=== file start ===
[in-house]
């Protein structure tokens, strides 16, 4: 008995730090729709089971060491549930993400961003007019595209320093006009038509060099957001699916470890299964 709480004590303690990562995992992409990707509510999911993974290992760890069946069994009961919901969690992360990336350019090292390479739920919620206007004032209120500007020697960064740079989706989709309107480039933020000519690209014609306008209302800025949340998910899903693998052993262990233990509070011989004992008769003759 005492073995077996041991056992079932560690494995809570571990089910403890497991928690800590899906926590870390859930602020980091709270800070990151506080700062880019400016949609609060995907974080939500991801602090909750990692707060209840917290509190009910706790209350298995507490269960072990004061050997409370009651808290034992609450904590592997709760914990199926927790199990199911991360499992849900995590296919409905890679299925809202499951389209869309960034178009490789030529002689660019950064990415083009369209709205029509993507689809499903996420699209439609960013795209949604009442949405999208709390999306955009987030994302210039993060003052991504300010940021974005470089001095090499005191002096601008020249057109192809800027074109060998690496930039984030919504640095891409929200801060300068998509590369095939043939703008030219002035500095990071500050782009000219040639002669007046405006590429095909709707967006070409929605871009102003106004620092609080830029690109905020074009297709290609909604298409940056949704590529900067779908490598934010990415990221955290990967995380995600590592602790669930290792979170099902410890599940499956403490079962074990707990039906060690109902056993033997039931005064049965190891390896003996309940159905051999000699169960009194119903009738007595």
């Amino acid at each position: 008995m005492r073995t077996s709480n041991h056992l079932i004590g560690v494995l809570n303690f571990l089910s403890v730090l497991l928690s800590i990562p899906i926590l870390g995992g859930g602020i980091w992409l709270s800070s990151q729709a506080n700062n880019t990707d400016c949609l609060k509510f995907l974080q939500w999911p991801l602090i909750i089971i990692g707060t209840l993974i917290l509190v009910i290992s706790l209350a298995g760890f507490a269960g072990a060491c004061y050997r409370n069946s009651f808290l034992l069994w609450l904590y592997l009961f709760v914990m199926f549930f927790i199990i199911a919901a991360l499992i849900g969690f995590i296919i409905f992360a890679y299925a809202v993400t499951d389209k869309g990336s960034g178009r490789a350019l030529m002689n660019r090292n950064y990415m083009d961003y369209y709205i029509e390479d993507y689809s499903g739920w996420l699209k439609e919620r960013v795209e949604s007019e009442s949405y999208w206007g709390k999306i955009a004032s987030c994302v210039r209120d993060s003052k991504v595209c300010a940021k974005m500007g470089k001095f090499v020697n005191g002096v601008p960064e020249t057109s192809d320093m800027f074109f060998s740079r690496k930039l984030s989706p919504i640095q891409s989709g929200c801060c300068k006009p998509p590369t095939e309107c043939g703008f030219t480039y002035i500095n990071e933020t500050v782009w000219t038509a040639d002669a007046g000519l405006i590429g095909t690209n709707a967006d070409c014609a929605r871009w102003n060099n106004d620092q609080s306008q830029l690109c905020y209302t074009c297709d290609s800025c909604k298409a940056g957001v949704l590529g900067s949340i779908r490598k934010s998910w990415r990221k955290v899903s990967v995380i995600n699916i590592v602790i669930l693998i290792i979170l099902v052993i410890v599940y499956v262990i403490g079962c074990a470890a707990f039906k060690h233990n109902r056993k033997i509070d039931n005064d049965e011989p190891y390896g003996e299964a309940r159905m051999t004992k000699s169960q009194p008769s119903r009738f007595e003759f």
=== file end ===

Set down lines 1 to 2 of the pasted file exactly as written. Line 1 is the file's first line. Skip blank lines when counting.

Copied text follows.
[in-house]
């Protein structure tokens, strides 16, 4: 008995730090729709089971060491549930993400961003007019595209320093006009038509060099957001699916470890299964 709480004590303690990562995992992409990707509510999911993974290992760890069946069994009961919901969690992360990336350019090292390479739920919620206007004032209120500007020697960064740079989706989709309107480039933020000519690209014609306008209302800025949340998910899903693998052993262990233990509070011989004992008769003759 005492073995077996041991056992079932560690494995809570571990089910403890497991928690800590899906926590870390859930602020980091709270800070990151506080700062880019400016949609609060995907974080939500991801602090909750990692707060209840917290509190009910706790209350298995507490269960072990004061050997409370009651808290034992609450904590592997709760914990199926927790199990199911991360499992849900995590296919409905890679299925809202499951389209869309960034178009490789030529002689660019950064990415083009369209709205029509993507689809499903996420699209439609960013795209949604009442949405999208709390999306955009987030994302210039993060003052991504300010940021974005470089001095090499005191002096601008020249057109192809800027074109060998690496930039984030919504640095891409929200801060300068998509590369095939043939703008030219002035500095990071500050782009000219040639002669007046405006590429095909709707967006070409929605871009102003106004620092609080830029690109905020074009297709290609909604298409940056949704590529900067779908490598934010990415990221955290990967995380995600590592602790669930290792979170099902410890599940499956403490079962074990707990039906060690109902056993033997039931005064049965190891390896003996309940159905051999000699169960009194119903009738007595």